Posts: 5,437



« Reply #18 on: March 20, 2007, 10:53:53 PM »

Quote
Europe is being Islamified, aiding this process does not foster peace.  When Muslims become the majority they are not interested in peace unless it includes the non-believer submitting to them.  Now this doesn't mean that we should be antagonistic towards them, and I am not advocating violence.  But burying ones head in the sand and pretending that if we help them Islamify Europe we'll all get on like a house on fire is nonsense.  The local Catholic Church, if it felt a need to show love to Muslims, could have given concrete assistance to individuals in need.  Disenfranchising the native Christian population by aiding the relativisation and takeover of their Christian heritage will merely make them more resentful, and will put their descendants in a very difficult situation when the demographics change.

Europe is hardly being Islamicised.  Very few Europeans are converting to Islam.  It really ins't possible to predict retention rates of 3rd and 4th generation European born immigrants, but it is doubtful that it will be dramatically higher than the retention rate of the Orthodox diaspora.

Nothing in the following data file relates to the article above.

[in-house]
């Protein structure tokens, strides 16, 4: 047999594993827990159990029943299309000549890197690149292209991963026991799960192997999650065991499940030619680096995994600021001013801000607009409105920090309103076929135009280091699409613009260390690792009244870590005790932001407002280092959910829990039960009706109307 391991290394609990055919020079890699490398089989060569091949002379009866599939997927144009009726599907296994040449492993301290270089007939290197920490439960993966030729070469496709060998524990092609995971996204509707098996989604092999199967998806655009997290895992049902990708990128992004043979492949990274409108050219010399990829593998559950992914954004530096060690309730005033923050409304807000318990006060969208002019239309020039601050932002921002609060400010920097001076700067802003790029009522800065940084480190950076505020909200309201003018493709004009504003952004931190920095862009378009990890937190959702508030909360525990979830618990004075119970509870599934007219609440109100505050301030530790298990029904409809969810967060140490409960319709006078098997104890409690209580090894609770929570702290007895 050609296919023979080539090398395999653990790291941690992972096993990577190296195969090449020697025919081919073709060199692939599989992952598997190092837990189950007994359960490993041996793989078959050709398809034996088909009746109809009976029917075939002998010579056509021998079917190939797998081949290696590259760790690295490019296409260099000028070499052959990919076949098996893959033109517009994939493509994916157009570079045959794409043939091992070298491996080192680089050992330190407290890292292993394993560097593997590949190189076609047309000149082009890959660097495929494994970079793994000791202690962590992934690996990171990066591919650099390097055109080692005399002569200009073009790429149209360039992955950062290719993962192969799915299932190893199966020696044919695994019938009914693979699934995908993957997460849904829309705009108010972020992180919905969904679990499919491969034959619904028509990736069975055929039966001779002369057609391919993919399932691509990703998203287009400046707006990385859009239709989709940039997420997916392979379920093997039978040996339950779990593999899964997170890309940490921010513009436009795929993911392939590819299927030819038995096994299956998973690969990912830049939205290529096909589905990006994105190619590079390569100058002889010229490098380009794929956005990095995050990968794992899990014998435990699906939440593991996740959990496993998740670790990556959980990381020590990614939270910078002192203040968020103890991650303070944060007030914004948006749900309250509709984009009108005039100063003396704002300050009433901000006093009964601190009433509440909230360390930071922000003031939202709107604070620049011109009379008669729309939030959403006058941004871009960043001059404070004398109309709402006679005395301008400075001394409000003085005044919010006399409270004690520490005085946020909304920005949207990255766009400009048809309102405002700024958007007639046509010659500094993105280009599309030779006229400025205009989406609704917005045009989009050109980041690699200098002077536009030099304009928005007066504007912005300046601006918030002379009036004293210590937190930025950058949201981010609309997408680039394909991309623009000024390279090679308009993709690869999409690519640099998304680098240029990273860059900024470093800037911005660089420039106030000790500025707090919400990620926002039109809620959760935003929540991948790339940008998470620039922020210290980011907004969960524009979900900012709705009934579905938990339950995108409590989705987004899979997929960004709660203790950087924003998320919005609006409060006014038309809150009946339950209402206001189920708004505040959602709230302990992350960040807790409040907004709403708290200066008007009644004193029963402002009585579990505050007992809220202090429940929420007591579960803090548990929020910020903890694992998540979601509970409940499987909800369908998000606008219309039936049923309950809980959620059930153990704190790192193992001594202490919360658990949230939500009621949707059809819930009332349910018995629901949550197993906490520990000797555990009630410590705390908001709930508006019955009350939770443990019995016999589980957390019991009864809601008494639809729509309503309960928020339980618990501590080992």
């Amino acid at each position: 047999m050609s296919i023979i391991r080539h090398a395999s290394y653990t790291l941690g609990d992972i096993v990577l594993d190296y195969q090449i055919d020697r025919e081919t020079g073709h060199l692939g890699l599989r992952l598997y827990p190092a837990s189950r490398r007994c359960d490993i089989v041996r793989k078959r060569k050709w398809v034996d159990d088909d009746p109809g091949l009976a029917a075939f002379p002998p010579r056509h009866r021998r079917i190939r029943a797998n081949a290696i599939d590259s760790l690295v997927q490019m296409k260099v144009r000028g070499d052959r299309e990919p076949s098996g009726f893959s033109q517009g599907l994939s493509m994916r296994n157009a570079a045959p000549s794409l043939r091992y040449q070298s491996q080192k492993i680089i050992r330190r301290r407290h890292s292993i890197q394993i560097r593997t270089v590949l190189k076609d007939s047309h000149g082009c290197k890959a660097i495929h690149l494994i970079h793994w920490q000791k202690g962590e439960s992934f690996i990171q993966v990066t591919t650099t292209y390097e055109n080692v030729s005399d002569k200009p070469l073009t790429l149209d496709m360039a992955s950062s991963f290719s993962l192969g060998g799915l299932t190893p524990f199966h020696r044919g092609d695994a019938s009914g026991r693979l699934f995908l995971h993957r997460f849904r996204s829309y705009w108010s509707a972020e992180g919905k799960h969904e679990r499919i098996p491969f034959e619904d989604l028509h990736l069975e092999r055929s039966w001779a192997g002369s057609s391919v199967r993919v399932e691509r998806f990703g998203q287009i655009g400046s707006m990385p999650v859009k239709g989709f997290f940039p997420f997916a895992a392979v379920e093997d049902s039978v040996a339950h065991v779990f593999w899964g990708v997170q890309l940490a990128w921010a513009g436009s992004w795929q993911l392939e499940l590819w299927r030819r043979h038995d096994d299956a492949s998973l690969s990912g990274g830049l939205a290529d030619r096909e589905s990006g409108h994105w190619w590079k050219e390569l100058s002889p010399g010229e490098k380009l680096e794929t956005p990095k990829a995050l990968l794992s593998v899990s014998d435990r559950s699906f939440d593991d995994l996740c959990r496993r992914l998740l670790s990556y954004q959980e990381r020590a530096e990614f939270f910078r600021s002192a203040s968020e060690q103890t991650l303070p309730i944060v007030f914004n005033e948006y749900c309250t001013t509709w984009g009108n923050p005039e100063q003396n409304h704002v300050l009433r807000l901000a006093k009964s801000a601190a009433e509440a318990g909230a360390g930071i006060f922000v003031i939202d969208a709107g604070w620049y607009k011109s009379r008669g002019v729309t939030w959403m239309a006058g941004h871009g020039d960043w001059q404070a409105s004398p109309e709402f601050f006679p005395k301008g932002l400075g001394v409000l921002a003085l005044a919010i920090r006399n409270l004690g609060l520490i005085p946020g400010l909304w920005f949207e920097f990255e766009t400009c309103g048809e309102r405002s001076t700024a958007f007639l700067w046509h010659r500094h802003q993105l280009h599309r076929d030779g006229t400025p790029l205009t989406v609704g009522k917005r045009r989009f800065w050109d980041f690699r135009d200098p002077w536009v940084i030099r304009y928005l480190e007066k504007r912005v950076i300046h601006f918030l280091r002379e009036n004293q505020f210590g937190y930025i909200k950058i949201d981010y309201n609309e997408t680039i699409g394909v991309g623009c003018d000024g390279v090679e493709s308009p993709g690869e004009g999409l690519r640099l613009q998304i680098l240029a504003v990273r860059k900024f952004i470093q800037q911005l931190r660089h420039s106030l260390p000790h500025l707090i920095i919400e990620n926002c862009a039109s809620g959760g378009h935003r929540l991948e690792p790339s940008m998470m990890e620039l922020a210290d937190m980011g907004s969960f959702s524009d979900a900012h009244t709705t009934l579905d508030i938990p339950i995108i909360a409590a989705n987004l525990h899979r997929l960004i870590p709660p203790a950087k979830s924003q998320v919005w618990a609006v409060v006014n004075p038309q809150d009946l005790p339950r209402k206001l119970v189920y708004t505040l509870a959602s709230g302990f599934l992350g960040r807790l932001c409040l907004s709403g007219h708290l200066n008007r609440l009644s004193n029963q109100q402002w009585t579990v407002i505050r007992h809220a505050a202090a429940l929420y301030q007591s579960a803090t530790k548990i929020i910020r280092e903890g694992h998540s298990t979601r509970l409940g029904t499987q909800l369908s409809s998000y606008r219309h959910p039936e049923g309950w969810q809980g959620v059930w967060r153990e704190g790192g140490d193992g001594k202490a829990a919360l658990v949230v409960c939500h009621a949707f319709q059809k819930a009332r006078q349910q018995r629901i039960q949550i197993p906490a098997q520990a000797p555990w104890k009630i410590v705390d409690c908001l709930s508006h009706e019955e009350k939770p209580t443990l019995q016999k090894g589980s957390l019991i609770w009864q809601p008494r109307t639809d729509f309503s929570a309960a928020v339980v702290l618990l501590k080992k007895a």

Logged
Papist
Patriarch of Pontification
Toumarches
************
Offline Offline

Faith: Catholic
Jurisdiction: Byzantine
Posts: 12,266


Praying for the Christians in Iraq


« Reply #19 on: March 20, 2007, 10:59:57 PM »

The RC Priests will probably leverage their strengths and start raising funds by pimping out their alter boys.  Wink
Do you actually think before you post? Or does every stray thought that comes into your misinformed mind end up in print? The PERCENTAGE of married men who molest people is much higher than that of priests. So stop throwing stones.